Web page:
I personally love interview questions, so thanks for contributing this. Useful, but in the limited time of an interview, a better question might be to ask a candidate:
By Mark Rhodes on October 12, What is a strategic decision, and how is it different from an operational or tactical decision? Always, strategy precedes action. The object of strategy Tactical and strategic decisions to bring about advantageous conditions within which action will occur.
In the military context, this means positioning forces for best advantage and judging precisely the right moment to attack or withdraw. Strategic decisions prior to D-Day infor example, included setting the day and time of the invasion of the European mainland as well as the choice of battleground.
The campaign and each battle were conducted within the boundaries of time and space as set forth by strategy. Strategy is more, though, than laying out a plan—long-term or short—of what you are going to do.
Continuing with the D-Day analogy, the triumph of strategy at Normandy was the deliberate framing of the mindset of the enemy.
For example, the German army was forced to spread itself across a wide swath of the western coast of the European continent because of strategic positioning and deception staged by the Allies.
By definition, operational decisions are those pertinent to the broad execution of strategy. In the realm of business, operational planning is usually conducted with a one-year time horizon, fitting into the context of a longer-range strategic plan.
A campaign is a series of military operations or battles carried out over a large geographical area—such as Normandy in World War II—in order to achieve a large-scale objective during a war. Operational plans for D-Day, for example, set the stage for landing hundreds of thousands of men and significant amounts of equipment and materials on five Normandy-area beaches as part of the overall strategy for taking back France and ending the war in Europe.
Of course, we talk about campaigns all the time in the context of political elections or a series of television ads. A college course is a campaign toward a degree. A job that we take for a year or so is a campaign toward a more fulfilling career.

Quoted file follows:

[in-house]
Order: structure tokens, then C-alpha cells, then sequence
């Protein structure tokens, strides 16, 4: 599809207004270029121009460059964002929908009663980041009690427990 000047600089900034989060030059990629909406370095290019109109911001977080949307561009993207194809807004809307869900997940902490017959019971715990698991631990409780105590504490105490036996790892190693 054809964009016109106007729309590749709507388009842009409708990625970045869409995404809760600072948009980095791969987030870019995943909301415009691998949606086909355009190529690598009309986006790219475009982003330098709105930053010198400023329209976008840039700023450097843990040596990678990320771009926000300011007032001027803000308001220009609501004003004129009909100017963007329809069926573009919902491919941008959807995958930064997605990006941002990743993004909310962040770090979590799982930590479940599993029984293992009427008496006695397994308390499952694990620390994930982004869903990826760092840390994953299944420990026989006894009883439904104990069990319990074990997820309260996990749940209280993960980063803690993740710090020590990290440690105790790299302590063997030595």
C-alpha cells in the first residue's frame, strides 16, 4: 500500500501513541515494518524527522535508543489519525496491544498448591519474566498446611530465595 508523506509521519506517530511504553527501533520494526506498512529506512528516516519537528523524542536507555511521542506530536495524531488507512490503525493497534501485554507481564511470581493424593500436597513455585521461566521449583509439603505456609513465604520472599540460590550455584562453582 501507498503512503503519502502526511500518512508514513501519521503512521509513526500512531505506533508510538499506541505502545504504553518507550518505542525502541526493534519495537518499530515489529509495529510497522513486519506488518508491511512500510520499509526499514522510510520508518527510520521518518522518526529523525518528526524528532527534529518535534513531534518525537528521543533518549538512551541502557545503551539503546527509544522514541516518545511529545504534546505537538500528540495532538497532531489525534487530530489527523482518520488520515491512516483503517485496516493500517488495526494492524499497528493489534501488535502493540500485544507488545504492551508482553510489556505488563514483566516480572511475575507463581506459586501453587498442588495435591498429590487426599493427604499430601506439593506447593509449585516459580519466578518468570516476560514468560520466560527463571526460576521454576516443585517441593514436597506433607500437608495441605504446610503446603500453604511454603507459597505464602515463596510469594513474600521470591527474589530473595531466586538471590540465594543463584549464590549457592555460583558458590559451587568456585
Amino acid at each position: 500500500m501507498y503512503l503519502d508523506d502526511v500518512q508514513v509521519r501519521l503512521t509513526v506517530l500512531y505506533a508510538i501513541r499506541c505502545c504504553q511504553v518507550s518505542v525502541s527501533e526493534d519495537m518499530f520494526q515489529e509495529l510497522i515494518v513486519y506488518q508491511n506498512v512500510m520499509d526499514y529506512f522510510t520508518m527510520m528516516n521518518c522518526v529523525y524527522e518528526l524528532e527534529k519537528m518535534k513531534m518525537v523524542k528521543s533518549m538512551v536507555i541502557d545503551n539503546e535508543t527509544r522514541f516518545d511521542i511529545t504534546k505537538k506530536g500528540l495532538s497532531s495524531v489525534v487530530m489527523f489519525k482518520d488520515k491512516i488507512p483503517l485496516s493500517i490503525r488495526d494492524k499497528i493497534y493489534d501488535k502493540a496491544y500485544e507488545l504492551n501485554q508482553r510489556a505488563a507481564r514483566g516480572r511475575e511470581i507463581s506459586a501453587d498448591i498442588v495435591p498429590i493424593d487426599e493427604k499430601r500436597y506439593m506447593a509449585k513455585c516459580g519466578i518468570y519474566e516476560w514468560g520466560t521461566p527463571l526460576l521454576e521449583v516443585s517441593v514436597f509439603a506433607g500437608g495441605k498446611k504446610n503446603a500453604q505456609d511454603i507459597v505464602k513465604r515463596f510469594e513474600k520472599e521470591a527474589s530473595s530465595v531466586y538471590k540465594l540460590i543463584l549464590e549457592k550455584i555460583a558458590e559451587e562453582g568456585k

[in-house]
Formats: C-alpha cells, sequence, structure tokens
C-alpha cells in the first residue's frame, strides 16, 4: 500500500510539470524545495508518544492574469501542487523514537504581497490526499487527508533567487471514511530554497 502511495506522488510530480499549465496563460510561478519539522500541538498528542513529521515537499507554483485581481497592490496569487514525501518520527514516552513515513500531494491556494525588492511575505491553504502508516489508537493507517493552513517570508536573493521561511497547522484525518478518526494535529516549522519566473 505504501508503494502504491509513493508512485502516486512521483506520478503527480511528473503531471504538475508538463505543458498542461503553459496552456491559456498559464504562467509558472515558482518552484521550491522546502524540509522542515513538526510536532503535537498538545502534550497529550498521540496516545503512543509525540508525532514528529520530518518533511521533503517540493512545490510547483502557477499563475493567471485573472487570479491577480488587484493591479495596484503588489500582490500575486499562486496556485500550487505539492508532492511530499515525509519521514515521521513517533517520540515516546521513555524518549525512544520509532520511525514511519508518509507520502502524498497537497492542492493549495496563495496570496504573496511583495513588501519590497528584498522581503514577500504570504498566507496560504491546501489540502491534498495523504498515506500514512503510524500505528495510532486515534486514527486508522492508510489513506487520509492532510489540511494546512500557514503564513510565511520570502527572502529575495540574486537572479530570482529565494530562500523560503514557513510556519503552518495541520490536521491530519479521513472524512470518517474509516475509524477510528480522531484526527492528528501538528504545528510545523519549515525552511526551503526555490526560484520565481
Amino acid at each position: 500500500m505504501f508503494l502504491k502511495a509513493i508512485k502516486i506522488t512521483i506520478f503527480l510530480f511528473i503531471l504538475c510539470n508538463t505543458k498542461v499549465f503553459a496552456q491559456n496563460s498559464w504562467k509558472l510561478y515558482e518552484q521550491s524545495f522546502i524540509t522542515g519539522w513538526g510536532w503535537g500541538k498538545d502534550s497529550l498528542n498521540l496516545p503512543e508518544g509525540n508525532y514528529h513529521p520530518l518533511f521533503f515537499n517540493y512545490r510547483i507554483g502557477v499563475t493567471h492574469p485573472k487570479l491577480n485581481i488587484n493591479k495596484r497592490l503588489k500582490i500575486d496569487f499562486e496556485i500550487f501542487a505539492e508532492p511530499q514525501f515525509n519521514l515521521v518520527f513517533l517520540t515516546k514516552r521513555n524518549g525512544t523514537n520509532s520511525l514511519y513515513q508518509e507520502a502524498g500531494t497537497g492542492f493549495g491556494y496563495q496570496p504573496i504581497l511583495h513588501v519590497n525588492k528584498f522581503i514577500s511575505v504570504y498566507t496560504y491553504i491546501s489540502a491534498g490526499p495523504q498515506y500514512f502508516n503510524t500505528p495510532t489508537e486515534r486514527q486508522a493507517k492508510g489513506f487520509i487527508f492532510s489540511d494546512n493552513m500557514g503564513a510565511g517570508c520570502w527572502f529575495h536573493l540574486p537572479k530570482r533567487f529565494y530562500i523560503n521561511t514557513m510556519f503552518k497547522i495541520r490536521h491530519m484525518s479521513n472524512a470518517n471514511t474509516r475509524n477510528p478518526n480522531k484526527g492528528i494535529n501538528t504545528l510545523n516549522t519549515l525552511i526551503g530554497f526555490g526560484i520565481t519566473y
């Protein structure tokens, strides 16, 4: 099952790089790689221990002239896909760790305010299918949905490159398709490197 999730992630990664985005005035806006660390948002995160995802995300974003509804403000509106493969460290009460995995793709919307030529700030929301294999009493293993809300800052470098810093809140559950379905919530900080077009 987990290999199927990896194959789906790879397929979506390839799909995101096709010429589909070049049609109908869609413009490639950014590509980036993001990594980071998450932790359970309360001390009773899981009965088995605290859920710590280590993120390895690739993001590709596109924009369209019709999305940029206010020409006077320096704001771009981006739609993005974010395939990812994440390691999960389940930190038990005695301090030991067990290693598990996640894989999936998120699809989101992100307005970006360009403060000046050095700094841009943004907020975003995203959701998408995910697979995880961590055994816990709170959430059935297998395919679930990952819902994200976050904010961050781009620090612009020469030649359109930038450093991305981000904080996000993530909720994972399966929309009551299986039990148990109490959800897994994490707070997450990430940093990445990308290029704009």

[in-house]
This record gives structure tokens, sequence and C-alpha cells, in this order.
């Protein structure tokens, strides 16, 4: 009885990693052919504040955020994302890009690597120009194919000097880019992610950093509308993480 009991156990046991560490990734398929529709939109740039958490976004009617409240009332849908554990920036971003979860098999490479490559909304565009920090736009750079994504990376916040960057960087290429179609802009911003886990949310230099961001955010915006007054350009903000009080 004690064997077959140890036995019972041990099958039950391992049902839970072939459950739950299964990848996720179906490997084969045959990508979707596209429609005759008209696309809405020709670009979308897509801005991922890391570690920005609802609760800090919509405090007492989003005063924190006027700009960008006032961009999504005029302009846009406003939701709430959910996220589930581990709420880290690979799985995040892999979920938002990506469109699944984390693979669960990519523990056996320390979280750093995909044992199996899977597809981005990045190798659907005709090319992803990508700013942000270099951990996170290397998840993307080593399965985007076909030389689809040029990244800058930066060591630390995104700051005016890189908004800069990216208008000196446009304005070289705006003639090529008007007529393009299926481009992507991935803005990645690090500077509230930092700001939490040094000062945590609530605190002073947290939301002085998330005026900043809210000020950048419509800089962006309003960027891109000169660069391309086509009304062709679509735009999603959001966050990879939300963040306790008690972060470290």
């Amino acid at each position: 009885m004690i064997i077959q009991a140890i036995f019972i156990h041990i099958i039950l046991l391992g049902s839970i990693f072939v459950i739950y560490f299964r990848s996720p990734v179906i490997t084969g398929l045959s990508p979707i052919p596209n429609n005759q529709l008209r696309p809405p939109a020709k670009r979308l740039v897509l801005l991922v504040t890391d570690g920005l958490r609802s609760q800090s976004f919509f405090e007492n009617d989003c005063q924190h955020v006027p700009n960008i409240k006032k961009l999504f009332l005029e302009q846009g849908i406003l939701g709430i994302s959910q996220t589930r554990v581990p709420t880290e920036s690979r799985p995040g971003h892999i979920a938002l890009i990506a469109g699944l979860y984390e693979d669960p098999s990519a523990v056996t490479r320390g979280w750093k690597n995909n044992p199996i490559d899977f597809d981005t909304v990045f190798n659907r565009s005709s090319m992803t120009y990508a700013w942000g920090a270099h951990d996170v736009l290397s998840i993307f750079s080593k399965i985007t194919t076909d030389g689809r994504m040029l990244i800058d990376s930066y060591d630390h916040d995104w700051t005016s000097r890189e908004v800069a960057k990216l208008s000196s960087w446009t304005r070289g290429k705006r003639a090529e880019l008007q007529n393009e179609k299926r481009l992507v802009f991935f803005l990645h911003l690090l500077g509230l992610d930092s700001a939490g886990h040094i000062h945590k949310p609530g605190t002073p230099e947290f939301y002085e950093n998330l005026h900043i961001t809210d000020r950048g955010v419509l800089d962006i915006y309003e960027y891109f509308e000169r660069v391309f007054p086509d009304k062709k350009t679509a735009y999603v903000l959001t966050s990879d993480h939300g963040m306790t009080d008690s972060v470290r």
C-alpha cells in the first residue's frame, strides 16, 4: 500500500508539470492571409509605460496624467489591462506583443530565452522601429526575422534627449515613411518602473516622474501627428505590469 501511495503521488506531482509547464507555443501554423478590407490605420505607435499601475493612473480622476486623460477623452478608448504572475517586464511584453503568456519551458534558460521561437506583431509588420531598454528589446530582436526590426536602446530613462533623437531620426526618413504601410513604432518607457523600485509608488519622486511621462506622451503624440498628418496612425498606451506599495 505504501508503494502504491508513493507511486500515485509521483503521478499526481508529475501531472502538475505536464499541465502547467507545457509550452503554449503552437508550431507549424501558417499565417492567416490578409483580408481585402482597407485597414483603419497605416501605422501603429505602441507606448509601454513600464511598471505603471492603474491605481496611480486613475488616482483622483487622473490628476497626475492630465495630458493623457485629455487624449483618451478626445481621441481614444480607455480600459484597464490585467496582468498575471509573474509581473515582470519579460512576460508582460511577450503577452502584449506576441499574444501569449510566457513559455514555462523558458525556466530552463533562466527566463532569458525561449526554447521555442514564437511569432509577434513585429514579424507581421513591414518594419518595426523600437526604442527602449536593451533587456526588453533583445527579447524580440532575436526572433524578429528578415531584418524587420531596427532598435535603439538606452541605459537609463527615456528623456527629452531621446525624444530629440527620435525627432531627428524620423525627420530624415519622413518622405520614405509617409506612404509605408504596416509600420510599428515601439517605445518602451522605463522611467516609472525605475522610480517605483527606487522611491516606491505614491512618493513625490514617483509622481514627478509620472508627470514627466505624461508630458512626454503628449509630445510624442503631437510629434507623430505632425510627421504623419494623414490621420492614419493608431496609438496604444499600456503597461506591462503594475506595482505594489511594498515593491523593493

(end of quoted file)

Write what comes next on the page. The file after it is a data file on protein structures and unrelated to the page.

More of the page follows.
Setting up a lifestyle in an apartment or condo might be seen as a campaign toward an eventual house. Tactical decisions must be aligned with strategic and operational decisions.
Despite the exhaustive operational planning prior to D-Day, countless tactical decisions were made once soldiers arrived on the scene and took stock of the situation.
Tactics without strategy is the noise before defeat. But strategic decisions differ from operational and tactical decisions in matters of scope, authority and timeframe.When HR’s tactical house is in order, senior leaders are more likely to consider consulting HR before high-level decisions have been made.
A seat at the adult table is not a given, it must be earned by HR through respect, small wins, executing flawlessly on tactical matters, adding value, and strategic thinking.
1 Strategic, Tactical and Operational Decisions in Multi-national Logistics Networks: A Review and Discussion of Modeling Issues Günter Schmidt 1 and. Tactical decisions are medium term, less complex decisions made by middle managers.
They follow on from strategic decisions and aim to meet the objectives stated in any strategic decision. Strategic decisions are major choices of actions and influence whole or a major part of business enterprise.
They contribute directly to the achievement of common goals of the enterprise. They have long-term implications on the business enterprise. Tactical decision making is a business strategy where decisions are made with the end result of ensuring a company is as successful as possible, according to Blue Collar University.
This means the company makes decisions that will contribute to the longevity, profitability, and continued improvement.
Let’s define Strategic, Tactical and Operational planning. Apr 3rd, Strategic planning is an organization’s process of defining its strategy, or direction, and making decisions on allocating its resources to pursue this strategy.